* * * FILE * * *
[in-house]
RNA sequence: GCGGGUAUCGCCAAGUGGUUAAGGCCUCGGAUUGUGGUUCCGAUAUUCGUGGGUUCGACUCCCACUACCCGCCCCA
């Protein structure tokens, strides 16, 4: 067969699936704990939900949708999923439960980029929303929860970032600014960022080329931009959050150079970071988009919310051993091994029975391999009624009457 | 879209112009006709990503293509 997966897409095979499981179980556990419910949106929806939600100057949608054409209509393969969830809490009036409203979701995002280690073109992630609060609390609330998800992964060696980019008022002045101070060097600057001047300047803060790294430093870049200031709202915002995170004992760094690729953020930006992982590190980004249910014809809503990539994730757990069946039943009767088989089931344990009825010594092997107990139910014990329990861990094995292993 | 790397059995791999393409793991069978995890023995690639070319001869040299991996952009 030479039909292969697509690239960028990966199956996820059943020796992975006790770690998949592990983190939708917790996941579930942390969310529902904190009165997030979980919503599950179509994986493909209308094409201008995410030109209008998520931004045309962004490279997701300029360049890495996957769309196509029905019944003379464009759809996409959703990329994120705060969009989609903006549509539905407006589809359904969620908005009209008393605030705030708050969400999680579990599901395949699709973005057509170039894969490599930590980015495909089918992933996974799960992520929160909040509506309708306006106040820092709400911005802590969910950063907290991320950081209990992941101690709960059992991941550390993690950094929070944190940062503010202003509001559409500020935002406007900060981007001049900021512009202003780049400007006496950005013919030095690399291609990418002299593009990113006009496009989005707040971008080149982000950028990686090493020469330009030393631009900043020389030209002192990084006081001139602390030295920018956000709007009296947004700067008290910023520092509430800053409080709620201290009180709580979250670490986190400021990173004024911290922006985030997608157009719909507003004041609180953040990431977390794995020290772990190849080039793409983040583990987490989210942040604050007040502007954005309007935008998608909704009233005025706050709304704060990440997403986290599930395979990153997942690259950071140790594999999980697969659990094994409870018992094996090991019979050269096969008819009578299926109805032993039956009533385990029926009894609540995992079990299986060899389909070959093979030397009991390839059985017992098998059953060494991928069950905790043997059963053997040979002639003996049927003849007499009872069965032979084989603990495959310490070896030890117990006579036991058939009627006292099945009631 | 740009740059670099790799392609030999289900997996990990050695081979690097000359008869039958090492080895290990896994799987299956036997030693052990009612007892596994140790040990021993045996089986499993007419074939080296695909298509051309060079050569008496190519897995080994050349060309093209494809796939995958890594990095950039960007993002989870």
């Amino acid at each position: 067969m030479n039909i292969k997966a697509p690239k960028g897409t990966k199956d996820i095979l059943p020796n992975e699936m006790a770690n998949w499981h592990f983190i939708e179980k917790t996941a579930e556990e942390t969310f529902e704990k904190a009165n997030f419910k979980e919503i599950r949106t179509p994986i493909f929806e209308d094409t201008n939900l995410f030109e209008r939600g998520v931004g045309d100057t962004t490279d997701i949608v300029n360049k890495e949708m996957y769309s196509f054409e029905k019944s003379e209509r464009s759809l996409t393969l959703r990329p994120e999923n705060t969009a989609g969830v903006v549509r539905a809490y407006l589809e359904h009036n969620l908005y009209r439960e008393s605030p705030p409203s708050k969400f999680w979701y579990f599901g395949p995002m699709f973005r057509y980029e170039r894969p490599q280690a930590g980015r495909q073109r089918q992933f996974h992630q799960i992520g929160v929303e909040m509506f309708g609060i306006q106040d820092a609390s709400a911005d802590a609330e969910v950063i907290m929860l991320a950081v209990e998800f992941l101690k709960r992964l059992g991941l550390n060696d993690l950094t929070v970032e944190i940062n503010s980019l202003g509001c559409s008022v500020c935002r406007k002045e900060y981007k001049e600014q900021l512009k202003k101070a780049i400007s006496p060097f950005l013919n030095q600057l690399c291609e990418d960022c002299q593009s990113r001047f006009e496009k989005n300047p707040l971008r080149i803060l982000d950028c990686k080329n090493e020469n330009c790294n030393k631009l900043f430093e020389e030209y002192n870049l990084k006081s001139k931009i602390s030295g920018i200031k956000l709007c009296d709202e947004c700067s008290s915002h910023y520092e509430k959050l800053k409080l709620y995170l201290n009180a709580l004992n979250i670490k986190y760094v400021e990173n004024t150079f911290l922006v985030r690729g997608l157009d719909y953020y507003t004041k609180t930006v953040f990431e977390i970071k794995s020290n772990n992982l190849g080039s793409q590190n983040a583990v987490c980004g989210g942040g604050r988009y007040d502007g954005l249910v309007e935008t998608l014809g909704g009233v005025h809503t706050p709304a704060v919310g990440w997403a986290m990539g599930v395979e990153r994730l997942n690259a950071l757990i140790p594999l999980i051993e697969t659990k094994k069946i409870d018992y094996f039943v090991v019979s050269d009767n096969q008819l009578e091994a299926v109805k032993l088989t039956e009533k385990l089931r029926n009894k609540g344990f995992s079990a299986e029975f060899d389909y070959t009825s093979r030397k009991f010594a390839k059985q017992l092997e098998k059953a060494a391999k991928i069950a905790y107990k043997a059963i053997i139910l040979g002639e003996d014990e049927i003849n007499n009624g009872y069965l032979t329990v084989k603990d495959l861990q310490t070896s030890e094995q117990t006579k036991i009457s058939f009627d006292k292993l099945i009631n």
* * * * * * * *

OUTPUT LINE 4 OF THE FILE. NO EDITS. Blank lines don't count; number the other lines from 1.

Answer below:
């Amino acid at each position: 067969m030479n039909i292969k997966a697509p690239k960028g897409t990966k199956d996820i095979l059943p020796n992975e699936m006790a770690n998949w499981h592990f983190i939708e179980k917790t996941a579930e556990e942390t969310f529902e704990k904190a009165n997030f419910k979980e919503i599950r949106t179509p994986i493909f929806e209308d094409t201008n939900l995410f030109e209008r939600g998520v931004g045309d100057t962004t490279d997701i949608v300029n360049k890495e949708m996957y769309s196509f054409e029905k019944s003379e209509r464009s759809l996409t393969l959703r990329p994120e999923n705060t969009a989609g969830v903006v549509r539905a809490y407006l589809e359904h009036n969620l908005y009209r439960e008393s605030p705030p409203s708050k969400f999680w979701y579990f599901g395949p995002m699709f973005r057509y980029e170039r894969p490599q280690a930590g980015r495909q073109r089918q992933f996974h992630q799960i992520g929160v929303e909040m509506f309708g609060i306006q106040d820092a609390s709400a911005d802590a609330e969910v950063i907290m929860l991320a950081v209990e998800f992941l101690k709960r992964l059992g991941l550390n060696d993690l950094t929070v970032e944190i940062n503010s980019l202003g509001c559409s008022v500020c935002r406007k002045e900060y981007k001049e600014q900021l512009k202003k101070a780049i400007s006496p060097f950005l013919n030095q600057l690399c291609e990418d960022c002299q593009s990113r001047f006009e496009k989005n300047p707040l971008r080149i803060l982000d950028c990686k080329n090493e020469n330009c790294n030393k631009l900043f430093e020389e030209y002192n870049l990084k006081s001139k931009i602390s030295g920018i200031k956000l709007c009296d709202e947004c700067s008290s915002h910023y520092e509430k959050l800053k409080l709620y995170l201290n009180a709580l004992n979250i670490k986190y760094v400021e990173n004024t150079f911290l922006v985030r690729g997608l157009d719909y953020y507003t004041k609180t930006v953040f990431e977390i970071k794995s020290n772990n992982l190849g080039s793409q590190n983040a583990v987490c980004g989210g942040g604050r988009y007040d502007g954005l249910v309007e935008t998608l014809g909704g009233v005025h809503t706050p709304a704060v919310g990440w997403a986290m990539g599930v395979e990153r994730l997942n690259a950071l757990i140790p594999l999980i051993e697969t659990k094994k069946i409870d018992y094996f039943v090991v019979s050269d009767n096969q008819l009578e091994a299926v109805k032993l088989t039956e009533k385990l089931r029926n009894k609540g344990f995992s079990a299986e029975f060899d389909y070959t009825s093979r030397k009991f010594a390839k059985q017992l092997e098998k059953a060494a391999k991928i069950a905790y107990k043997a059963i053997i139910l040979g002639e003996d014990e049927i003849n007499n009624g009872y069965l032979t329990v084989k603990d495959l861990q310490t070896s030890e094995q117990t006579k036991i009457s058939f009627d006292k292993l099945i009631n």